Facing Death, Afghan Girl Runs to U.S. Military : NPR
In a remote part of Afghanistan early last year, a girl was sentenced to death. Her crime was possession of a cell phone. Her executioners were to be her brothers. They suspected her of talking on the phone with a boy. The girl, in her late teens, had dishonored the family, her brothers said.
“My older brother took the cell phone from me and beat me very badly. It was dinnertime. They told me that they would execute me after dinner. They said to me this would be my last meal,” says “Lina,” a pseudonym.
The question of how to protect the rights of Afghan women after U.S. troops leave the country has become a key question. But this task hasn’t been easy even with a huge American troop presence in Afghanistan.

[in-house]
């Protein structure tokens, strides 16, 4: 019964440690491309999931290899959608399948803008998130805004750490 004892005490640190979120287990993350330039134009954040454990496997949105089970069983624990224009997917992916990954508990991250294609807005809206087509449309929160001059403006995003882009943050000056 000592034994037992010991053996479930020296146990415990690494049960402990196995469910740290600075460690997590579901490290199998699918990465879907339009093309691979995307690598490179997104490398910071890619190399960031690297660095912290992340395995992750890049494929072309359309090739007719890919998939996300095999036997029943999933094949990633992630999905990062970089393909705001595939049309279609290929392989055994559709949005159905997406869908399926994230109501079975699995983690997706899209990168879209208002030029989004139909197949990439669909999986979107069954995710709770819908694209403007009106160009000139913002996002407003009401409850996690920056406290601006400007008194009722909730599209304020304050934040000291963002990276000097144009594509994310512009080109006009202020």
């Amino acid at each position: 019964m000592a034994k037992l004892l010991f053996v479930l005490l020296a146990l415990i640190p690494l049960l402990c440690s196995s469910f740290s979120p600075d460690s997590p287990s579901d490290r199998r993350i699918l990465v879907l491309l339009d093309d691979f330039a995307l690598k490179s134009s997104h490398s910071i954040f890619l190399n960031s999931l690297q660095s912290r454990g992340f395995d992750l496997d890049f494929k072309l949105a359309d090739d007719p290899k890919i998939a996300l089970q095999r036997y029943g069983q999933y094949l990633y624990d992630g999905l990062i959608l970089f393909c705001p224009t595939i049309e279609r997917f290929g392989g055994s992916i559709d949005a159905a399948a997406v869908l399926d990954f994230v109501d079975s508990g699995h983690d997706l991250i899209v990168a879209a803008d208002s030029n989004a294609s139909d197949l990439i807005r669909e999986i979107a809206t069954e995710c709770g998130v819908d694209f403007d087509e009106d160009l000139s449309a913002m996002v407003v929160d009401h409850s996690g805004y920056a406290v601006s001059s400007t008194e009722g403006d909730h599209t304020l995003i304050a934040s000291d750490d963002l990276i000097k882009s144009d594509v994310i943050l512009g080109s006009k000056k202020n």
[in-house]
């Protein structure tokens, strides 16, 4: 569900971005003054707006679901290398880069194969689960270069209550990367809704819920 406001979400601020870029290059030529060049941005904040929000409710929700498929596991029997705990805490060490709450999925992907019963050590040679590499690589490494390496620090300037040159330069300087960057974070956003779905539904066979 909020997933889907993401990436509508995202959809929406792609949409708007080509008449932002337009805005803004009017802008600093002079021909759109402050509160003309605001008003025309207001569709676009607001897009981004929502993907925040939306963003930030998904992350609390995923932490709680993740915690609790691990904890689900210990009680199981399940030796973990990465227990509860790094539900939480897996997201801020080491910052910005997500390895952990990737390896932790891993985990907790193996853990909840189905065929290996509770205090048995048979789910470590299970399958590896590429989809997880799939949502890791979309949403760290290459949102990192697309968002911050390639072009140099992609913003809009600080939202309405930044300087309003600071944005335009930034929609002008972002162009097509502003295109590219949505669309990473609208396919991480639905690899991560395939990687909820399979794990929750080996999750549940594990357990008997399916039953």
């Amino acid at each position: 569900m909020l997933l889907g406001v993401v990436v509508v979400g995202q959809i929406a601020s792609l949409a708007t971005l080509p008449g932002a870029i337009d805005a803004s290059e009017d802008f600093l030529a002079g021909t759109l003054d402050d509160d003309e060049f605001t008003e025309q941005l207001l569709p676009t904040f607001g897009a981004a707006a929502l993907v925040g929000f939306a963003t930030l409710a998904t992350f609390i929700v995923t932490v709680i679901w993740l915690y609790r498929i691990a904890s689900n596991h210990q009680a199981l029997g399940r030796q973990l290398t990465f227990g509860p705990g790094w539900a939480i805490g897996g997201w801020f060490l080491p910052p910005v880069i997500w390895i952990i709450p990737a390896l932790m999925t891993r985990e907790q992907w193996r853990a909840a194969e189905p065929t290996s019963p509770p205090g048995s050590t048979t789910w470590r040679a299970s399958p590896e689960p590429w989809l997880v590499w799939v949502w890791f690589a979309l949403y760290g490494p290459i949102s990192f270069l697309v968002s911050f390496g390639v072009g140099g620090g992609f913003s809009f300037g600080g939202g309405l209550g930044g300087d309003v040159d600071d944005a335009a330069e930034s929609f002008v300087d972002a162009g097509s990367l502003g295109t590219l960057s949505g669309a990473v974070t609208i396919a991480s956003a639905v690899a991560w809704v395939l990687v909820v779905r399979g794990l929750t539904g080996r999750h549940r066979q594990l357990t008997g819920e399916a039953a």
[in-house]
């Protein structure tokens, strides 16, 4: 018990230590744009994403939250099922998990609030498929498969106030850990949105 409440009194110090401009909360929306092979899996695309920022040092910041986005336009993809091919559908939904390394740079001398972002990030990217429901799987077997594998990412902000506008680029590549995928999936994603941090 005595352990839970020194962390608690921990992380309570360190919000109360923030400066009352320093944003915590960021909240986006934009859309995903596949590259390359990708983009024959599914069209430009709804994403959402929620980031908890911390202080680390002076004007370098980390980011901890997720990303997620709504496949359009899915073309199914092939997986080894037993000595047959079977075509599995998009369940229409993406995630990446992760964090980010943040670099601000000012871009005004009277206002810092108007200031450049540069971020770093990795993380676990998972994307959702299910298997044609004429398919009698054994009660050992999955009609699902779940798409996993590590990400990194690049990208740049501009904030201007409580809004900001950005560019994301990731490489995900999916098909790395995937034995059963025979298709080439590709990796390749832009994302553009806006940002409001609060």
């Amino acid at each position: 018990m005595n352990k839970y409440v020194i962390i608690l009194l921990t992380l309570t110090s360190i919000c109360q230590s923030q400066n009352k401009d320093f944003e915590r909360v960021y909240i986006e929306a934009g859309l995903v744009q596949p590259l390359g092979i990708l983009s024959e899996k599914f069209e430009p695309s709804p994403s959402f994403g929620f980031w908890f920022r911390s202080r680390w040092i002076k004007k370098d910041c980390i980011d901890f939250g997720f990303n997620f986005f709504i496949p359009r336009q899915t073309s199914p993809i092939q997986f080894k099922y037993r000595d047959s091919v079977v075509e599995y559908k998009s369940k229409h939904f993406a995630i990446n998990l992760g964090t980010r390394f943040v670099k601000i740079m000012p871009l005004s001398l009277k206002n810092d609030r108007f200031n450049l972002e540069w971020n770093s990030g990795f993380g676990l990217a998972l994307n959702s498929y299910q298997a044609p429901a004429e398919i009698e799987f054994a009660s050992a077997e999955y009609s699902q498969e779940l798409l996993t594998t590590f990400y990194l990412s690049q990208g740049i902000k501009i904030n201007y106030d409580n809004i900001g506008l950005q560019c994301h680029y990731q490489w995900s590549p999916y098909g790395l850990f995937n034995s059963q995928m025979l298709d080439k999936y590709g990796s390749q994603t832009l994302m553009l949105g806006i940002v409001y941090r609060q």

Lina’s story illustrates the point: When she came to an American military base pleading for help, U.S. officials had to figure out how to save her life without enraging the local community.
“I was terrified to think of running away from home, but suddenly a voice from inside told me to flee before my brothers killed me. Maybe the devil made me do it,” says Lina. “I took one of their cloaks and wrapped it around me to look like a man. Then I slipped out of the house and started walking to the foreigner’s base nearby.”
EnlargeJoel Saget/AFP/Getty Images
Afghan women pass U.S. soldiers near Bagram Air Base outside Kabul in 2010. Conditions for Afghan women have improved over the past decade, but they still face many restrictions.
So-called honor killings are common in Afghanistan, along with other gruesome punishments for women suspected of contact with men outside their family. It’s considered a dishonor even when a woman is the victim of sexual assault. Hundreds of women are in Afghan prisons for “moral crimes” such as being the victims of rape.
Also see In Memory of Nadia Anjuman.